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The 10-ft-tall bronze statue was taken down a little after midnight on Wednesday with the help of a crane in an operation costing about $2m (£1.4m). It was first unveiled in 1940 and stood in front of the Manhattan museum for more than 80 years.
The installation depicted Roosevelt on horseback, with representations of a Native American man and an African man walking beside him. The statue has sparked protests in recent years for glorifying colonialism and racism.
The controversial statue will now be sent to a library in North Dakota on a long-term loan.
The museum said on its website that it was proud of its long association with the Roosevelt family. But it add added: “At the same time, the statue itself communicates a racial hierarchy the museum and members of the public have long found disturbing.
“The process, conducted with historic preservation specialists and approved by multiple New York City agencies, will include restoration of the plaza in front of the museum, which will continue through the spring,” a museum spokesperson said, according to NBC News.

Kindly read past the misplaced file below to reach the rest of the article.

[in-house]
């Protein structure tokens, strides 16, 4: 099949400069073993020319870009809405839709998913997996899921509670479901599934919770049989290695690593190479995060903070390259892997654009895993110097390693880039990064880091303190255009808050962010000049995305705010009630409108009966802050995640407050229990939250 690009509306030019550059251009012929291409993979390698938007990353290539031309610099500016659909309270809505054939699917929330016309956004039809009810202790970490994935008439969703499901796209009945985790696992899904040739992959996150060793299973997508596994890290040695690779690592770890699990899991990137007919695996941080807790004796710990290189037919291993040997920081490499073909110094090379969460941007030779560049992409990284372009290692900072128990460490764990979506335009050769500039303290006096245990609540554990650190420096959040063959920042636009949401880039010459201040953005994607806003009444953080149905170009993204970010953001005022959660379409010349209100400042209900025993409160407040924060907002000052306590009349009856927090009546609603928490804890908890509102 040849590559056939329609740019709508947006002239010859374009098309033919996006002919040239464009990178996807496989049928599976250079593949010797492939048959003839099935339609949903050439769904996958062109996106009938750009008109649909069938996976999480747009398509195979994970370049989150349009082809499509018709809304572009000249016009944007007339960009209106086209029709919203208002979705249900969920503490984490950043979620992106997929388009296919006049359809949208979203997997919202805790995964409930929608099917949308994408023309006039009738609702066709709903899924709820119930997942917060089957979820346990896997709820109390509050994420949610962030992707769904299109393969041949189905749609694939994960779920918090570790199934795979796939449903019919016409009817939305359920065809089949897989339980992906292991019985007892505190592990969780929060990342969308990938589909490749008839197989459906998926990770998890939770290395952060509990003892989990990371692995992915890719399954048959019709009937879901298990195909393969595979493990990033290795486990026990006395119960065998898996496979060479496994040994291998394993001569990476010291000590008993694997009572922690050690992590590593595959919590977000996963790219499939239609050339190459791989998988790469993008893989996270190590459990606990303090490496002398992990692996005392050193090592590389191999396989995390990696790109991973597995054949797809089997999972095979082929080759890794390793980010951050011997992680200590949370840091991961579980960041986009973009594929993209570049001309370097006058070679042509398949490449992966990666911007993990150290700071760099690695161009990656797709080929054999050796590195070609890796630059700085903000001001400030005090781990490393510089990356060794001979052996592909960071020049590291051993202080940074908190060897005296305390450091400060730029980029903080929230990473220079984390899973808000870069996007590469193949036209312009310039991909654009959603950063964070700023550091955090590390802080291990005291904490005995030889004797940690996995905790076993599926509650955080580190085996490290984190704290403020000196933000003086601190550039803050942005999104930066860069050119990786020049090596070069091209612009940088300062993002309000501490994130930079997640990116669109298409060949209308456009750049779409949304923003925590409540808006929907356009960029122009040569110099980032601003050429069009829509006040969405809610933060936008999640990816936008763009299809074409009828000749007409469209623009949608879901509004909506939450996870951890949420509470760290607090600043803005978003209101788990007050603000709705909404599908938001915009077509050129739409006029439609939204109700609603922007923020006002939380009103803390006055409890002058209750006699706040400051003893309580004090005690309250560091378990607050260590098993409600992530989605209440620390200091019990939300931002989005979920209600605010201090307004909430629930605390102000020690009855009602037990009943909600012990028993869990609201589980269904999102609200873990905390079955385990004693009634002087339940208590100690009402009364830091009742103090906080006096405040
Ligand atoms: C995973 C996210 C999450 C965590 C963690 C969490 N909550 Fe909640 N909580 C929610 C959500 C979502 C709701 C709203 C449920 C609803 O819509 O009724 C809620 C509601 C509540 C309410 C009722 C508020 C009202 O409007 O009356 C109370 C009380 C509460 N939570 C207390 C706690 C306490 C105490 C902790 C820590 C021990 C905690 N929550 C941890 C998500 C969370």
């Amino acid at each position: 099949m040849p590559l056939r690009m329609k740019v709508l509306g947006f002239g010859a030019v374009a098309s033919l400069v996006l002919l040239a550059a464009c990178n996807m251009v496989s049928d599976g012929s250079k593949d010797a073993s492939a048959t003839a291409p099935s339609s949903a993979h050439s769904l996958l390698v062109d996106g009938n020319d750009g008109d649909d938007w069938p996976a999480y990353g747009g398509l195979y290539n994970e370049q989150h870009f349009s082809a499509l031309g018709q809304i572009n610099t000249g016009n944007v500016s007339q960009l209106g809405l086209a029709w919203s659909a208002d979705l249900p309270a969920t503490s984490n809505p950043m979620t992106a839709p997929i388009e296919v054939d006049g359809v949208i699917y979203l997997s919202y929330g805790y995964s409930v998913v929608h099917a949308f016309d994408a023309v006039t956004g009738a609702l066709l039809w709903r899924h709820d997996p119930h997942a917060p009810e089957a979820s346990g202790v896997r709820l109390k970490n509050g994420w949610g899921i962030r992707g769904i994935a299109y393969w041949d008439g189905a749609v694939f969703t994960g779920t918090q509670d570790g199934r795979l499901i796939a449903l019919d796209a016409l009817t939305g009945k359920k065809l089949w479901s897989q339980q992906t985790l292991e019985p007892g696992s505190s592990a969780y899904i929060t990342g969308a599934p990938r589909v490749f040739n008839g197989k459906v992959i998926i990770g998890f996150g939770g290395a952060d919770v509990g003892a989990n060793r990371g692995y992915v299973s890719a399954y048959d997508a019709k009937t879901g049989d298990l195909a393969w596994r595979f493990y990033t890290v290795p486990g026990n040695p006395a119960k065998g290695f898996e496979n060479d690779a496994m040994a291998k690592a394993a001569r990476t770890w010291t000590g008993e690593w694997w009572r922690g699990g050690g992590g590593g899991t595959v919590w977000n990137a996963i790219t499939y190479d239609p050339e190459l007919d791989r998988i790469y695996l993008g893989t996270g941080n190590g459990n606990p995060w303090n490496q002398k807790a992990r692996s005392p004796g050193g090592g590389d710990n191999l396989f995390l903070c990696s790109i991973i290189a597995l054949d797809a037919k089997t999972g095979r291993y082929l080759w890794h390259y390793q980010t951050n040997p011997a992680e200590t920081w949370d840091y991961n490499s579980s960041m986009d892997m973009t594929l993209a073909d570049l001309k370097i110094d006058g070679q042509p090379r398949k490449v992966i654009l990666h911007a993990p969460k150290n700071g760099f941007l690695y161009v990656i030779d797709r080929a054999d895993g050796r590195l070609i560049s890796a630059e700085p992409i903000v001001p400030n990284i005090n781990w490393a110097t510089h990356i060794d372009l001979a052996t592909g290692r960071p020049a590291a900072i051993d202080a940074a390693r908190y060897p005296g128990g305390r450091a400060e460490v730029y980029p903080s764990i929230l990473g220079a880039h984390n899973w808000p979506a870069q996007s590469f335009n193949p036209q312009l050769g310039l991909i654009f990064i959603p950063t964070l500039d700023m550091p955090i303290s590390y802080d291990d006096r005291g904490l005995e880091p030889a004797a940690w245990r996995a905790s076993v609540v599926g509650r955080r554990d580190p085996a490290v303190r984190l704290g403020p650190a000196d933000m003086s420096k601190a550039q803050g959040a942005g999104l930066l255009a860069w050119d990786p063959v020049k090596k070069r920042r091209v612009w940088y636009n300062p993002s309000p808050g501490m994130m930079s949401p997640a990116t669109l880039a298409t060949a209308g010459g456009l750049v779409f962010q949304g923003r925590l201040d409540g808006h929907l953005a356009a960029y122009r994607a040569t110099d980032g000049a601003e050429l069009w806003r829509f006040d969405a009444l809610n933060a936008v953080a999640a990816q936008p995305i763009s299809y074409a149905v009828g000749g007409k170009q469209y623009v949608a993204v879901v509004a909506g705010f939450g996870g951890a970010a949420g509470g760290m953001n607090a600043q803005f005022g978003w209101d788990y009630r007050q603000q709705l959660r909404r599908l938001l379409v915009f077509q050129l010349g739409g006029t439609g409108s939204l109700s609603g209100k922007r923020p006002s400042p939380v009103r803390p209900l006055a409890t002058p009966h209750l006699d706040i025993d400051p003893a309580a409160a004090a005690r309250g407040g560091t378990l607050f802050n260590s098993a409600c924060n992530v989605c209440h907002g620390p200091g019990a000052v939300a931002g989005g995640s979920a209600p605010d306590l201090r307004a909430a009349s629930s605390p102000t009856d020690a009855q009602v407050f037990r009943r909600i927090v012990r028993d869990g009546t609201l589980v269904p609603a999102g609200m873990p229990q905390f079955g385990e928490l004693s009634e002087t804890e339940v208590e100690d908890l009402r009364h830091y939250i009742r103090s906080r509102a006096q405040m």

Last June, authorities decided to relocate the statue after Black Lives Matter protests intensified, with many calling for the removal of racist statues. Last month, the statue was covered with an orange cloth.
Former mayor Bill de Blasio had said in June that it was “the right decision and the right time to remove this problematic statue”.
One of the former president’s descendants, Theodore Roosevelt V, cheered the removal plan last year, saying it was “fitting that the statue is being relocated to a place where its composition can be re-contextualised to facilitate difficult, complex and inclusive discussions”.
Roosevelt, who was president of the United States from 1901 to 1909, has his face depicted on Mount Rushmore alongside George Washington, Thomas Jefferson, and Abraham Lincoln. While he is largely credited with being a progressive leader, laying the groundwork for the modern Democratic party, he was also a believer in white supremacy.